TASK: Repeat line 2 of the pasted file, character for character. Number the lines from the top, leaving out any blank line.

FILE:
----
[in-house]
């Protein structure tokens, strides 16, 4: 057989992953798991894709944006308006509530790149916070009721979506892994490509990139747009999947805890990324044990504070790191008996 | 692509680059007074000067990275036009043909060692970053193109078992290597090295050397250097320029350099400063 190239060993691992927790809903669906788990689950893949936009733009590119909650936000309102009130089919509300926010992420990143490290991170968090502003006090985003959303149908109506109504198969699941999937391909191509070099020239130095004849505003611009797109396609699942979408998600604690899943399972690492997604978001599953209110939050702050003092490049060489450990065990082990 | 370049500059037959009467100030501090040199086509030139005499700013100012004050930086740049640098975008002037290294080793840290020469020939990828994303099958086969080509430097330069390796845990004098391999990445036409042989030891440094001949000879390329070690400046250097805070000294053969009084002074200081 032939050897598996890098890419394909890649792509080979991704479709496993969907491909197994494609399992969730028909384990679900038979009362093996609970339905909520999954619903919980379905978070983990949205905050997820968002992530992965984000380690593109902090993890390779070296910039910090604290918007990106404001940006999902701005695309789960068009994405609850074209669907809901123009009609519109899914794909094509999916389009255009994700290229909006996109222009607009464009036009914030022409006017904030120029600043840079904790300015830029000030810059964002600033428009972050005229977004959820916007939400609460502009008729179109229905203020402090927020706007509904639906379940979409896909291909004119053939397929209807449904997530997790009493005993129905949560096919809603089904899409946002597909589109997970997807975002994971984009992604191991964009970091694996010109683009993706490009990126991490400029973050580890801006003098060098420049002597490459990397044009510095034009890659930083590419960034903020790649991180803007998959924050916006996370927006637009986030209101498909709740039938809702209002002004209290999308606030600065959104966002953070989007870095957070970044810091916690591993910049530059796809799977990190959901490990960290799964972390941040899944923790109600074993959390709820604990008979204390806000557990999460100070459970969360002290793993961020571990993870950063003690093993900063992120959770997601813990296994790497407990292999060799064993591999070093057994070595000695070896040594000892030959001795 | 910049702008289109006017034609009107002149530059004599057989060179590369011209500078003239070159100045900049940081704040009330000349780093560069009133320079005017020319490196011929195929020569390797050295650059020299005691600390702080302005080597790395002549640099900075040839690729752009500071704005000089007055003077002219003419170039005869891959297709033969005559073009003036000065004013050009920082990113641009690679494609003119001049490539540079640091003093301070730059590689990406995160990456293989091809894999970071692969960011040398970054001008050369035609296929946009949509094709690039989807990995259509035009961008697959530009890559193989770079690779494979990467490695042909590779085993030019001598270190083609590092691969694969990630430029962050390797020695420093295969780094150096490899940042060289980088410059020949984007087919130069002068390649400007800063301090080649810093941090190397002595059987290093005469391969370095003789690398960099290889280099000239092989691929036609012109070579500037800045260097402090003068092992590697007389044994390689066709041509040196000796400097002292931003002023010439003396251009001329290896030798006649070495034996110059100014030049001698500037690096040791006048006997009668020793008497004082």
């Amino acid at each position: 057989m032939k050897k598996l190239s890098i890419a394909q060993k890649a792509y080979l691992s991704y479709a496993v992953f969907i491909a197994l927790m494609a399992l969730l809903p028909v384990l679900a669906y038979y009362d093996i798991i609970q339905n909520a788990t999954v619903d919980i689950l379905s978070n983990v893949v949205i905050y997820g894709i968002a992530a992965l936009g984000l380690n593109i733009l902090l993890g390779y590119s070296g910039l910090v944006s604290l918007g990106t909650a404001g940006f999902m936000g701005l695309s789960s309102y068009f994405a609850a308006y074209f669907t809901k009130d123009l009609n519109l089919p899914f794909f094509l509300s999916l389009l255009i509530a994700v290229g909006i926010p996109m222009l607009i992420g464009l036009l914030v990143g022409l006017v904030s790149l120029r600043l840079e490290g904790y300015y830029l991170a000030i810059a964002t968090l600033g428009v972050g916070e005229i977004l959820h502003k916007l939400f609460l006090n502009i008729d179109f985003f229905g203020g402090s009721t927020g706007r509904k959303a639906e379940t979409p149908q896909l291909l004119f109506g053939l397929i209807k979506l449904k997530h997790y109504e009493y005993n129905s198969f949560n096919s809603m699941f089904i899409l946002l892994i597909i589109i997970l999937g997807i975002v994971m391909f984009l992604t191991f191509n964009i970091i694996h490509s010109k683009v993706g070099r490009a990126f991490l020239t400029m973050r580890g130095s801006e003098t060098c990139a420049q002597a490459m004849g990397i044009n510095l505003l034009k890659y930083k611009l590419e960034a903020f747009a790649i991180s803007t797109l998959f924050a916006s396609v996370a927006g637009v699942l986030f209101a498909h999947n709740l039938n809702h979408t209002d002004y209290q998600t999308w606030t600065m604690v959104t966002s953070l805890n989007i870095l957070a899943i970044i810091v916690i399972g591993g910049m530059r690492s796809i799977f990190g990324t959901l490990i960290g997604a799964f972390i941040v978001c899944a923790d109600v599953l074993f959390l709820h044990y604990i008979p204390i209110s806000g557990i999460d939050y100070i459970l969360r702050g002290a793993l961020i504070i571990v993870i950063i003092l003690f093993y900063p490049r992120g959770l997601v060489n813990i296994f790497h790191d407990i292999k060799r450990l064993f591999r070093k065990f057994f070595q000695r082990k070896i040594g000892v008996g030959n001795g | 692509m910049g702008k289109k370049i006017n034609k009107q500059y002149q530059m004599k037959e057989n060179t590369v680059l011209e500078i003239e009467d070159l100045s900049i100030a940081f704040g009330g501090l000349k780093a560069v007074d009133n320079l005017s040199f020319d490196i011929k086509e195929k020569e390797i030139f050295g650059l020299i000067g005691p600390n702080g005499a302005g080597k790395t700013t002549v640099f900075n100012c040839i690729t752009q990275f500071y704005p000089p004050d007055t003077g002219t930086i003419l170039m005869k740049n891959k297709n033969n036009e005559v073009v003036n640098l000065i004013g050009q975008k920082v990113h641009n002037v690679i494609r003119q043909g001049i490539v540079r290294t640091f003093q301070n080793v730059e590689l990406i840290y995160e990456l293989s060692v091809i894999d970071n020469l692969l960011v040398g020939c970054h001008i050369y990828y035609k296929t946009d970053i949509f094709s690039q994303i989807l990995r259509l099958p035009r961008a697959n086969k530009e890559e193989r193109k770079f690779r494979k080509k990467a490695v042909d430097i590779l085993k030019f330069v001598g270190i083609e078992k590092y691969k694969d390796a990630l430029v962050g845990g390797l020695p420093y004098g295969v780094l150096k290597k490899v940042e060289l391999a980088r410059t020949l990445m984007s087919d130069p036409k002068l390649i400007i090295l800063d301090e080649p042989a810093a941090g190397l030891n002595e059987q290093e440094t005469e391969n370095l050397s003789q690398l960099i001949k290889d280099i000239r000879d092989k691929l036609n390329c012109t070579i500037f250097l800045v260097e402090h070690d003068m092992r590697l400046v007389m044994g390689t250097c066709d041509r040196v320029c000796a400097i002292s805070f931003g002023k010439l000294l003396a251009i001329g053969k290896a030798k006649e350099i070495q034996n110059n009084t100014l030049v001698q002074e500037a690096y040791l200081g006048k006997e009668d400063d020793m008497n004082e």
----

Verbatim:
């Protein structure tokens, strides 16, 4: 057989992953798991894709944006308006509530790149916070009721979506892994490509990139747009999947805890990324044990504070790191008996 | 692509680059007074000067990275036009043909060692970053193109078992290597090295050397250097320029350099400063 190239060993691992927790809903669906788990689950893949936009733009590119909650936000309102009130089919509300926010992420990143490290991170968090502003006090985003959303149908109506109504198969699941999937391909191509070099020239130095004849505003611009797109396609699942979408998600604690899943399972690492997604978001599953209110939050702050003092490049060489450990065990082990 | 370049500059037959009467100030501090040199086509030139005499700013100012004050930086740049640098975008002037290294080793840290020469020939990828994303099958086969080509430097330069390796845990004098391999990445036409042989030891440094001949000879390329070690400046250097805070000294053969009084002074200081 032939050897598996890098890419394909890649792509080979991704479709496993969907491909197994494609399992969730028909384990679900038979009362093996609970339905909520999954619903919980379905978070983990949205905050997820968002992530992965984000380690593109902090993890390779070296910039910090604290918007990106404001940006999902701005695309789960068009994405609850074209669907809901123009009609519109899914794909094509999916389009255009994700290229909006996109222009607009464009036009914030022409006017904030120029600043840079904790300015830029000030810059964002600033428009972050005229977004959820916007939400609460502009008729179109229905203020402090927020706007509904639906379940979409896909291909004119053939397929209807449904997530997790009493005993129905949560096919809603089904899409946002597909589109997970997807975002994971984009992604191991964009970091694996010109683009993706490009990126991490400029973050580890801006003098060098420049002597490459990397044009510095034009890659930083590419960034903020790649991180803007998959924050916006996370927006637009986030209101498909709740039938809702209002002004209290999308606030600065959104966002953070989007870095957070970044810091916690591993910049530059796809799977990190959901490990960290799964972390941040899944923790109600074993959390709820604990008979204390806000557990999460100070459970969360002290793993961020571990993870950063003690093993900063992120959770997601813990296994790497407990292999060799064993591999070093057994070595000695070896040594000892030959001795 | 910049702008289109006017034609009107002149530059004599057989060179590369011209500078003239070159100045900049940081704040009330000349780093560069009133320079005017020319490196011929195929020569390797050295650059020299005691600390702080302005080597790395002549640099900075040839690729752009500071704005000089007055003077002219003419170039005869891959297709033969005559073009003036000065004013050009920082990113641009690679494609003119001049490539540079640091003093301070730059590689990406995160990456293989091809894999970071692969960011040398970054001008050369035609296929946009949509094709690039989807990995259509035009961008697959530009890559193989770079690779494979990467490695042909590779085993030019001598270190083609590092691969694969990630430029962050390797020695420093295969780094150096490899940042060289980088410059020949984007087919130069002068390649400007800063301090080649810093941090190397002595059987290093005469391969370095003789690398960099290889280099000239092989691929036609012109070579500037800045260097402090003068092992590697007389044994390689066709041509040196000796400097002292931003002023010439003396251009001329290896030798006649070495034996110059100014030049001698500037690096040791006048006997009668020793008497004082």